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Nigeria Commission to Meet Former Presidents

  • Peter Clottey

Nigeria's President Goodluck Jonathan presents the 2013 budget proposal at a joint sitting of the parliament in Abuja, October 10, 2012.

Nigeria's President Goodluck Jonathan presents the 2013 budget proposal at a joint sitting of the parliament in Abuja, October 10, 2012.

President Goodluck Jonathan’s special commission to help Nigeria move forward plans to meet Thursday with the nation’s former heads of state.

Alhaji Maitama Sule, chairman of the commission, says his group will seek the counsel of the former leaders as part of an effort to resolve the country’s growing political, economic and internal security problems.

“These former heads of state had their experience, they therefore know the problems of this country more than most people, and therefore if they can bring their experience, it will help a great deal,” Sule said. “We need their wisdom and above all, we need them to come together… because we expect a lot from them.”

“We believe that if we can get together and get ourselves united, we will be able to offer solutions to the problems confronting us, and that is why we want to have this meeting,” Sule said. “If we can bring them [former leaders] together, I’m sure that we will be able to be strong enough to offer solutions to the problems facing the country, and the north in particular.”

President Jonathan called on the commission to draw up measures that would include granting amnesty to members of the militant group, Boko Haram. The group has been accused of carrying out violent attacks in an attempt to force the country to adopt strict Islamic law.

Human Rights Watch says Boko Haram-related violence has killed an estimated 3,000 people since 2009, a toll that includes killings by security forces.

Sule, a former Nigerian diplomat, says members of the commission are encouraged by the support they received from Jonathan following the group’s first meeting.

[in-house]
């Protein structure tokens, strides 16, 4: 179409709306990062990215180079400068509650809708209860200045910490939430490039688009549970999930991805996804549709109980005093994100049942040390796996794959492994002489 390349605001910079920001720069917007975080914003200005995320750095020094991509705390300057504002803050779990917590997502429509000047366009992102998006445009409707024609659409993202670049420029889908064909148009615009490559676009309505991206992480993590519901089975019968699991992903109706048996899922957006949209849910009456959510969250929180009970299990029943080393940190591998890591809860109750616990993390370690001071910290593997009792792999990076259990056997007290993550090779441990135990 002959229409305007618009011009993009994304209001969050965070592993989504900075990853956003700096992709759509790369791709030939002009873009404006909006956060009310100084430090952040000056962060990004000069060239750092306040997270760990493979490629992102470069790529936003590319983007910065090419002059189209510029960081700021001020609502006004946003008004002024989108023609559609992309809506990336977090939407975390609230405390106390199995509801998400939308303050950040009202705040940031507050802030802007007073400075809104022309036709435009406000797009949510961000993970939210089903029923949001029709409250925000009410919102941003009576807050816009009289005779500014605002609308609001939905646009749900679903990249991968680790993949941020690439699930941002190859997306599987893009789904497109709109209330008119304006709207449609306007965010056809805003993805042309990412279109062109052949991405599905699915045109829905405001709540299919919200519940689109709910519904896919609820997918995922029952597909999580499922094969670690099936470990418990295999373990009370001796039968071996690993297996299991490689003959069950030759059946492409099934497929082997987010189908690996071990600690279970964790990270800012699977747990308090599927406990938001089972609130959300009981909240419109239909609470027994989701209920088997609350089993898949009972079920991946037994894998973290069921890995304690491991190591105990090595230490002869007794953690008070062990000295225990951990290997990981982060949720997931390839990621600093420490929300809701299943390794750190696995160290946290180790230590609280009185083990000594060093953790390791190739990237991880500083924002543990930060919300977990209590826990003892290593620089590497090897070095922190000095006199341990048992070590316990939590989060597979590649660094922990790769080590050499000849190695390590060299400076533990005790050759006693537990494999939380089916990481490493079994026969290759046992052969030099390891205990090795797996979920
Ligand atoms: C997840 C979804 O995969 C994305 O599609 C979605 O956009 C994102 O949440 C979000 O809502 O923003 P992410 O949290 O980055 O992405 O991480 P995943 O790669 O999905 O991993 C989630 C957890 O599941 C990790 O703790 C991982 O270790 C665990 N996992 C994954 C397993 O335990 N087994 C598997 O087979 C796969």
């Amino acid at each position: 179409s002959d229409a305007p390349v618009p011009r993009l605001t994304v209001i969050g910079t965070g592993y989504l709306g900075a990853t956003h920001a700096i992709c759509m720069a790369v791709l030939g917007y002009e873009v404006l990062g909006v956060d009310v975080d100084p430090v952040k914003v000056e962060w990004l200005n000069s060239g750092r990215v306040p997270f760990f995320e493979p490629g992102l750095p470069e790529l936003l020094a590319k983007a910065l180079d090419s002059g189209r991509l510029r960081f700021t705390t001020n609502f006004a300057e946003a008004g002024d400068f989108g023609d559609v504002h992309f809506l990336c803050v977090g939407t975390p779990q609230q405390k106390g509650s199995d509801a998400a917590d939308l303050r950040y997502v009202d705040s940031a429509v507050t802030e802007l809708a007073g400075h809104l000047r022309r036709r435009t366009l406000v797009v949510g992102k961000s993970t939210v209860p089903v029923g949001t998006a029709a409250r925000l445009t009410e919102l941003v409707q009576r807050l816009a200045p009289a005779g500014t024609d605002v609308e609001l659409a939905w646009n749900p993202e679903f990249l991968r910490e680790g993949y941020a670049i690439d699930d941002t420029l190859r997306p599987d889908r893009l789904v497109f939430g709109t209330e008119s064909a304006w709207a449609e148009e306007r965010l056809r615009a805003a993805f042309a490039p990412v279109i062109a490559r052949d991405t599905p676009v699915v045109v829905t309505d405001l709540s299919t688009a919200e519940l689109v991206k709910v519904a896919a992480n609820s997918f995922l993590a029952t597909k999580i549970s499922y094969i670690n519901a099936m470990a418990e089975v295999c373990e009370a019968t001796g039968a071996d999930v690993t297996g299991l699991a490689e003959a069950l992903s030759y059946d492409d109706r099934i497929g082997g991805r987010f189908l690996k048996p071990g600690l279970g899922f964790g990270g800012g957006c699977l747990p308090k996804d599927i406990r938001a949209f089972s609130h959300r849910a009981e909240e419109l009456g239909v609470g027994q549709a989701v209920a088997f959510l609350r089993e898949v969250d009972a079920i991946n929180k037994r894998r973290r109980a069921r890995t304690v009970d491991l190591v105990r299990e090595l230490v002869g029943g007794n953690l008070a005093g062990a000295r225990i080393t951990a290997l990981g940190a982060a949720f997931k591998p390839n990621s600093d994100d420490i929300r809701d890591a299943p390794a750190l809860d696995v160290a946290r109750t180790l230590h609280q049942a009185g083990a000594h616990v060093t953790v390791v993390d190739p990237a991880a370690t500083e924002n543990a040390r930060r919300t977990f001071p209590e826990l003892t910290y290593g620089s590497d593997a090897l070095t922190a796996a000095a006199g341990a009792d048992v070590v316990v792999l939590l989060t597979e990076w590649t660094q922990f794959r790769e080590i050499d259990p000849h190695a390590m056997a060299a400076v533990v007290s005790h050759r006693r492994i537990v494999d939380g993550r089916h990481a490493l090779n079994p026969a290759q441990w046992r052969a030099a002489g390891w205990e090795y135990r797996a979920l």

“Mr. President has given us some hope, and we hope and believe that we will be able to succeed if the atmosphere continues like this,” said Sule.

The group has about two weeks to come up with recommendations for the government to consider.

But some Nigerians say the allotted period might not be enough for the group to consider solutions to the many problems the country faces.

“From all indications we have started well, so it is not the timing,” said Sule. “Sometimes you give time to people to produce something and if the time is not enough they ask for more time [and] that is life.”

Critics of the president’s new commission say it is unlikely to succeed, citing numerous commissions in the past that have failed to yield any positive results. Sule disagrees.

“The two problems facing Nigeria are tribalism and religious bigotry,” he said. “In our own organization we have both Muslims and Christians, and prominent ones too, together and they are speaking with one voice. And that is why we feel that this time around, we will succeed by the grace of God. That is my hope.”
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